A Day at the Beach with the Canon Sure Shot A1

A Day at the Beach with the Canon Sure Shot A1

2000 1125 James Tocchio

The Canon Sure Shot A1 is a point-and-shoot 35mm film camera which first debuted in 1994. It’s a friendly, cute and simple-to-use camera, with a good lens and some interesting features not found in typical point-and-shoots of its era, most obvious of which is its ability to operate underwater to depths as great as 15 feet.

I love underwater cameras. I love them even though I live where the ocean is too cold for sane human use for ten months of the year and despite the fact that I can’t swim very well. There’s just something interesting, maybe even romantic, about a camera that can operate as well underwater as it can in open air. Like the Tudor Black Bay dive watch that mostly sits on my nightstand or the Zeiss binoculars that stay meticulously dustless on my office desk, underwater cameras are among the purpose-built gizmos that I dream of using to their full potential, yet never do. Still – I love them.

And I love this underwater camera, the one that I’ve spent the past few weeks shooting, just the same. It’s a fun, dead simple camera that makes great pictures (even if I’m too cowardly to use it in the ocean).

Let’s Dive Into That Spec Sheet

  • Camera Type – Waterproof, fully automatic 35mm film camera
  • Image area – 24 x 36mm (full frame)
  • Underwater Depth – 5 meter (16 feet)
  • Lens – Canon 32mm f/3.5
  • Autofocus System – AiAF (Smart AF) system (fixed focus underwater)
  • Shooting Range – 0.45 meters (1.5 feet) to infinity on land; 1 to 3 meters (3.3 to 9.9 feet) underwater; underwater macro mode 0.45 meters to 1 meter (1.5 to 3.3 feet)
  • Shutter – Electromagnetically-driven program shutter
  • Viewfinder – 0.42x magnification Albada-type finder with frame-lines, parallax correction frame-lines, and AF indicator
  • Film Winding and Rewinding – Automatic
  • Frame Counter – Counts up and down during winding and rewinding
  • Film Check – Window on film door
  • Self-Timer – 10 second delay
  • Metering Range (at ISO 100) – Flash Auto and Flash On modes 1/60 f/3.5-1/250 f/22 (EV9.5-17); Flash Off mode 2 seconds f/3.5-1/250 f/22 (EV3-17)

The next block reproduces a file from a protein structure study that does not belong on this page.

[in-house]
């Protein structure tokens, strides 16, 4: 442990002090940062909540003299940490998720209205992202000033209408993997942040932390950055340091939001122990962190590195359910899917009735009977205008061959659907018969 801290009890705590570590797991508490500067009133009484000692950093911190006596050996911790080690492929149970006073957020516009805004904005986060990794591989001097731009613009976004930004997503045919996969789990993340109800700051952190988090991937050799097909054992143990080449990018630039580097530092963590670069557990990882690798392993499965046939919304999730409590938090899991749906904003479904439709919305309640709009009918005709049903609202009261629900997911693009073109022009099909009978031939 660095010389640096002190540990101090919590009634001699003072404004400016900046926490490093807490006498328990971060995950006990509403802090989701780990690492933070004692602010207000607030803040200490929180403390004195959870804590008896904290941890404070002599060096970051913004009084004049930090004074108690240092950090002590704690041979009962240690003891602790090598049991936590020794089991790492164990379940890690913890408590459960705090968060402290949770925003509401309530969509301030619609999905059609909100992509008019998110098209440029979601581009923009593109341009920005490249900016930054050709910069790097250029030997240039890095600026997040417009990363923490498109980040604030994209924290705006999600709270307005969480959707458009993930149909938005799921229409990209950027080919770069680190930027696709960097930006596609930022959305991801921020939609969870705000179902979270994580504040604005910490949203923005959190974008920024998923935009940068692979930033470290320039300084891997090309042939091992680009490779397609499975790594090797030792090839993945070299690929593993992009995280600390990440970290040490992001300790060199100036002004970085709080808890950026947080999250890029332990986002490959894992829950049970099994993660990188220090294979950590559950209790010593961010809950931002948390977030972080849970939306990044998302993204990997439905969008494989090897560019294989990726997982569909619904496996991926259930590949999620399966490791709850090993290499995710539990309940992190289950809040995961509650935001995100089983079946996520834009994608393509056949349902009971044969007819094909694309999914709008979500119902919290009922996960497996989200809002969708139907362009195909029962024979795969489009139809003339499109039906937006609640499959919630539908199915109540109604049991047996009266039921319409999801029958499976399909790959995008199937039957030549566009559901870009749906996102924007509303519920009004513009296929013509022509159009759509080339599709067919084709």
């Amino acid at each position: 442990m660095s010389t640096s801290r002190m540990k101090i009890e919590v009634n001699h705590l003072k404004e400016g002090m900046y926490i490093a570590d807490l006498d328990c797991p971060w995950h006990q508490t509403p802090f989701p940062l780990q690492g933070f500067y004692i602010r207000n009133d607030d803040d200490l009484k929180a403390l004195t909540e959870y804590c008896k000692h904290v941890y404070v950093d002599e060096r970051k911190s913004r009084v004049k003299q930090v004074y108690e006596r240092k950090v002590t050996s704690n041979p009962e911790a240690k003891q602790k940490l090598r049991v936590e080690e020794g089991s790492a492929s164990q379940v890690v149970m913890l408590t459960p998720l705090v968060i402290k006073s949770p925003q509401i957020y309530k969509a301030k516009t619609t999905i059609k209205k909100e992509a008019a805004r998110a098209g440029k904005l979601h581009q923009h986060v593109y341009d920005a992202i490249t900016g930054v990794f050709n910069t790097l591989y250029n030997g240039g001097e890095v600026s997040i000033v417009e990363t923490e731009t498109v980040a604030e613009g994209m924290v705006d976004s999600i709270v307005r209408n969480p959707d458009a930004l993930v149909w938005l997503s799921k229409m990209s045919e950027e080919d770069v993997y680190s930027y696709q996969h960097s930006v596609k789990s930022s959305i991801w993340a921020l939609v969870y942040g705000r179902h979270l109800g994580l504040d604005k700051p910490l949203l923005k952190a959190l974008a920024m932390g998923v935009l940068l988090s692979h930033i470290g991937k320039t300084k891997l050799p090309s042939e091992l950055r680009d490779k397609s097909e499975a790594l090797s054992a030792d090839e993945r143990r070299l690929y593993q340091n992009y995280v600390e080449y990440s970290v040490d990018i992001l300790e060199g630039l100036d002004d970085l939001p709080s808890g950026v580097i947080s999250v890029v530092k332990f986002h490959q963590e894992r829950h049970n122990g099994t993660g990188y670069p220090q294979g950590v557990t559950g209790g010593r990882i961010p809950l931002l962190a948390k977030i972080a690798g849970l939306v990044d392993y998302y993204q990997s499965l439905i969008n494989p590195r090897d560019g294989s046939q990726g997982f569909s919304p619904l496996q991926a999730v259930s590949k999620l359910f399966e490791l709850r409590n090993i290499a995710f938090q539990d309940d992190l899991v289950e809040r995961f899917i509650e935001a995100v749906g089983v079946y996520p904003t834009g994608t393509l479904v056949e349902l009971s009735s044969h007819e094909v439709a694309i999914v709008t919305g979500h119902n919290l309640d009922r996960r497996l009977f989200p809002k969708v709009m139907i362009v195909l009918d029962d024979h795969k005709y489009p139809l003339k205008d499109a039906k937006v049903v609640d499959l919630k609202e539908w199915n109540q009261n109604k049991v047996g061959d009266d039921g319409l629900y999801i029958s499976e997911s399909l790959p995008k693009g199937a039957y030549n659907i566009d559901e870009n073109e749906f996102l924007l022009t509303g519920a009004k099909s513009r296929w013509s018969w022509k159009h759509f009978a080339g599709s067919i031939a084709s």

• Film Speed – ISO 25-3200 DX-coded film.
  • Flash – Built-in flash, automatic mode; 0.45-3.4 meters at ISO 100; recycle time approx. 4 seconds
  • Battery – One 3V lithium battery (CR123) good for aprox. 18 rolls of film
  • Buoyancy – Floats in water
  • Dimensions – 133 x 88 x 53 mm (5.25 x 3.48 x 2.11 inches)
  • Weight – 300 grams (10.6 oz.)

Shooting the Sure Shot A1

This whole segment defies elaboration. But I’ll elaborate. Because it’s my job.

The Canon Sure Shot A1 is, as I’ve already written, dead simple to use. Though it can also be said that users who read the manual will get more out of this camera than will someone who simply picks it up and starts firing. Sure, there’s only one dial and it’s only got five settings (four, if we don’t count “OFF”), but knowing when and how to use these settings will make at least a little of a difference.

The first step to using the camera is to load the film. This is done in the usual way, but unusually we should remember to check the film door’s rubber seal for errant sand particles or other debris. Flippant readers should pause and reflect, and not take this warning lightly. The camera’s manual states in no uncertain terms that even a single grain of sand or one strand of hair can render these all-important seals useless, resulting in a flooded and ruined camera. The manual also makes sure to mention, undoubtedly to avoid warranty claims resulting from user error, that a broken camera caused by a flooded film compartment simply “cannot be repaired.”

Once the door is shut, the camera automatically detects the film’s ISO via DX coding and auto-advances the film to the first frame. From here, we’re in classic point-and-shoot territory. For the majority of users and use cases, pointing and shooting will work just fine. Some finer points, however, exist.

The camera’s handy mode dial features a Flash Off mode, Flash On mode, Red Eye Reduction Automatic mode, and Underwater Macro Zone Focus mode. These modes all operate as would be expected by veteran Camera-likers™. Newcomers should remember the following Pro-tips™:

Use Flash On mode whenever shooting underwater, or when seeking to soften shadows on subjects in bright light (see my examples of my daughter’s portrait at the beach). Flash Off should be used in low light situations (this mode will force the camera to make a long exposure), or in places where flash photography is prohibited (will I take this camera to Disney World? Probably). Red Eye Reduction Auto mode is the standard shooting mode in which the camera does all of the work – most people will use this setting exclusively. And the Underwater Macro mode is for shooting fishies whenever they swim between 1.5 and 3.3 feet away from your face.